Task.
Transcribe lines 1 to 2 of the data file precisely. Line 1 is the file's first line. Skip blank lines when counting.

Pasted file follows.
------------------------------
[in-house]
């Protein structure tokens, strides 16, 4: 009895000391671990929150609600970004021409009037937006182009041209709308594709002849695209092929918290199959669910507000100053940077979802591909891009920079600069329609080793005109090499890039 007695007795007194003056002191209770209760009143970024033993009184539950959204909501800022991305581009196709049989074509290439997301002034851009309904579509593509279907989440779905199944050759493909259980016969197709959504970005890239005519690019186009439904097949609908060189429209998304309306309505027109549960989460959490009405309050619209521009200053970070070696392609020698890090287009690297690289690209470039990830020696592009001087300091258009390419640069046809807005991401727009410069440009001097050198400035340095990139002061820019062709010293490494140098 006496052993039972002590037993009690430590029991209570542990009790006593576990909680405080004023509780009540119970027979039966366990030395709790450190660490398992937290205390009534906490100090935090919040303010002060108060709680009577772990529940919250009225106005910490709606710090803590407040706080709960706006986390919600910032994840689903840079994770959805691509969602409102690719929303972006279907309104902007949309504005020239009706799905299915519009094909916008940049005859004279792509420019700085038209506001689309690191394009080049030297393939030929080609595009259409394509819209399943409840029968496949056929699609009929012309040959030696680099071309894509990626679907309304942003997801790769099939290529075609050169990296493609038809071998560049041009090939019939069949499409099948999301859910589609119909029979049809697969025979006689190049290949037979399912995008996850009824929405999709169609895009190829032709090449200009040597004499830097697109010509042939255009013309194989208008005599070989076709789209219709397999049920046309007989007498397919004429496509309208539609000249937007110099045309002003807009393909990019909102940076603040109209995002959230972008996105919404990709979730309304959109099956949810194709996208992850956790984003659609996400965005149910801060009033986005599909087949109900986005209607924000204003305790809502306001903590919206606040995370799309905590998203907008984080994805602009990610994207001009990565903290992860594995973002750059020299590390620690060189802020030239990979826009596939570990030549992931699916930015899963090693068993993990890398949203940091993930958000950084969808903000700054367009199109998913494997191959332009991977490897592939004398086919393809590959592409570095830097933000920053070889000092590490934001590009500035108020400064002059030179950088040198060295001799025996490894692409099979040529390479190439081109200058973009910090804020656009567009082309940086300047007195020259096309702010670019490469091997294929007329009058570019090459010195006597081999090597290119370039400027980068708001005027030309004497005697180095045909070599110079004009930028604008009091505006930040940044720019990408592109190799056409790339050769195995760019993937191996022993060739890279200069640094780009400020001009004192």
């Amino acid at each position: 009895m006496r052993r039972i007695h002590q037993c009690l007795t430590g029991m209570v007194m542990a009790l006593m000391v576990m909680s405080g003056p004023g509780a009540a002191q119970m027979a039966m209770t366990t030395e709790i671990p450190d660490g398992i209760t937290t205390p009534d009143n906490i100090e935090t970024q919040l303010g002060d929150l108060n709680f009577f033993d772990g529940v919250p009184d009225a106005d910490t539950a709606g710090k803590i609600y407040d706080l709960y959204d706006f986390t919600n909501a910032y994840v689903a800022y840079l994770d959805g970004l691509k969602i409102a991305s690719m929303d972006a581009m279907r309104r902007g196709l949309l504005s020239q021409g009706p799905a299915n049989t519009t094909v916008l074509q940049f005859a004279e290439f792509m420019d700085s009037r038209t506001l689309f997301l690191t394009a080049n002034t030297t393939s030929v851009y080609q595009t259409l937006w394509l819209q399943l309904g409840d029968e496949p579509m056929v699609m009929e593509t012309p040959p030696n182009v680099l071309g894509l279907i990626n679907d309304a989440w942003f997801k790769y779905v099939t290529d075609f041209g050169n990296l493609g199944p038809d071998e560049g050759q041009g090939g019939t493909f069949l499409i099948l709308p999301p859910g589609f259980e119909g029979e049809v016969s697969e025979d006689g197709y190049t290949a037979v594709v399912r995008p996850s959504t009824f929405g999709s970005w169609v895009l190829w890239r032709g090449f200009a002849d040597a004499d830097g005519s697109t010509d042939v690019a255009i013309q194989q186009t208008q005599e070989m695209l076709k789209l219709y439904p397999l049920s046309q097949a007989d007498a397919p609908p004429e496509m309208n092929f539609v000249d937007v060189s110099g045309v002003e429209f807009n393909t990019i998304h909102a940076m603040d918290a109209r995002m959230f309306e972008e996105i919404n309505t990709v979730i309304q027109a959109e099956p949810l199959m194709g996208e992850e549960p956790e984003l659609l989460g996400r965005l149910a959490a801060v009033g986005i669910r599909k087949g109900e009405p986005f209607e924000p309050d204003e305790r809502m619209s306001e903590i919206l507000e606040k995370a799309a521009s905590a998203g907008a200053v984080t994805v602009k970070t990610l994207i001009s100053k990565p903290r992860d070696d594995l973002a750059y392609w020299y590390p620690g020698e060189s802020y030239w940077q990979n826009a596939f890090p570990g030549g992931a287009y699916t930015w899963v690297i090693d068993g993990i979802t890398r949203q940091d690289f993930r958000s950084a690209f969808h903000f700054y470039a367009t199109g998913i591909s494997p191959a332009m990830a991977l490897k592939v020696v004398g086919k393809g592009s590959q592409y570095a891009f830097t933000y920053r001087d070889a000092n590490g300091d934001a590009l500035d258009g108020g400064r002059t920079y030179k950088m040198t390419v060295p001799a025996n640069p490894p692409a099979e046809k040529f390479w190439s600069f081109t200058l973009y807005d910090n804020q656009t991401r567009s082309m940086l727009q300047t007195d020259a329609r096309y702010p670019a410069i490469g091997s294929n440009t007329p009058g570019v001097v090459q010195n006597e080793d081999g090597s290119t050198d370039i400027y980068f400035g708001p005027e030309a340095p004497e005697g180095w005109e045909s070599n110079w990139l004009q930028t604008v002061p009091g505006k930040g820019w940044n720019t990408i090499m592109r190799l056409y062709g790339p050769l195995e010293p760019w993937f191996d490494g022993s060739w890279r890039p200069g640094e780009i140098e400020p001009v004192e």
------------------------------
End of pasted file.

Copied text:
[in-house]
């Protein structure tokens, strides 16, 4: 009895000391671990929150609600970004021409009037937006182009041209709308594709002849695209092929918290199959669910507000100053940077979802591909891009920079600069329609080793005109090499890039 007695007795007194003056002191209770209760009143970024033993009184539950959204909501800022991305581009196709049989074509290439997301002034851009309904579509593509279907989440779905199944050759493909259980016969197709959504970005890239005519690019186009439904097949609908060189429209998304309306309505027109549960989460959490009405309050619209521009200053970070070696392609020698890090287009690297690289690209470039990830020696592009001087300091258009390419640069046809807005991401727009410069440009001097050198400035340095990139002061820019062709010293490494140098 006496052993039972002590037993009690430590029991209570542990009790006593576990909680405080004023509780009540119970027979039966366990030395709790450190660490398992937290205390009534906490100090935090919040303010002060108060709680009577772990529940919250009225106005910490709606710090803590407040706080709960706006986390919600910032994840689903840079994770959805691509969602409102690719929303972006279907309104902007949309504005020239009706799905299915519009094909916008940049005859004279792509420019700085038209506001689309690191394009080049030297393939030929080609595009259409394509819209399943409840029968496949056929699609009929012309040959030696680099071309894509990626679907309304942003997801790769099939290529075609050169990296493609038809071998560049041009090939019939069949499409099948999301859910589609119909029979049809697969025979006689190049290949037979399912995008996850009824929405999709169609895009190829032709090449200009040597004499830097697109010509042939255009013309194989208008005599070989076709789209219709397999049920046309007989007498397919004429496509309208539609000249937007110099045309002003807009393909990019909102940076603040109209995002959230972008996105919404990709979730309304959109099956949810194709996208992850956790984003659609996400965005149910801060009033986005599909087949109900986005209607924000204003305790809502306001903590919206606040995370799309905590998203907008984080994805602009990610994207001009990565903290992860594995973002750059020299590390620690060189802020030239990979826009596939570990030549992931699916930015899963090693068993993990890398949203940091993930958000950084969808903000700054367009199109998913494997191959332009991977490897592939004398086919393809590959592409570095830097933000920053070889000092590490934001590009500035108020400064002059030179950088040198060295001799025996490894692409099979040529390479190439081109200058973009910090804020656009567009082309940086300047007195020259096309702010670019490469091997294929007329009058570019090459010195006597081999090597290119370039400027980068708001005027030309004497005697180095045909070599110079004009930028604008009091505006930040940044720019990408592109190799056409790339050769195995760019993937191996022993060739890279200069640094780009400020001009004192």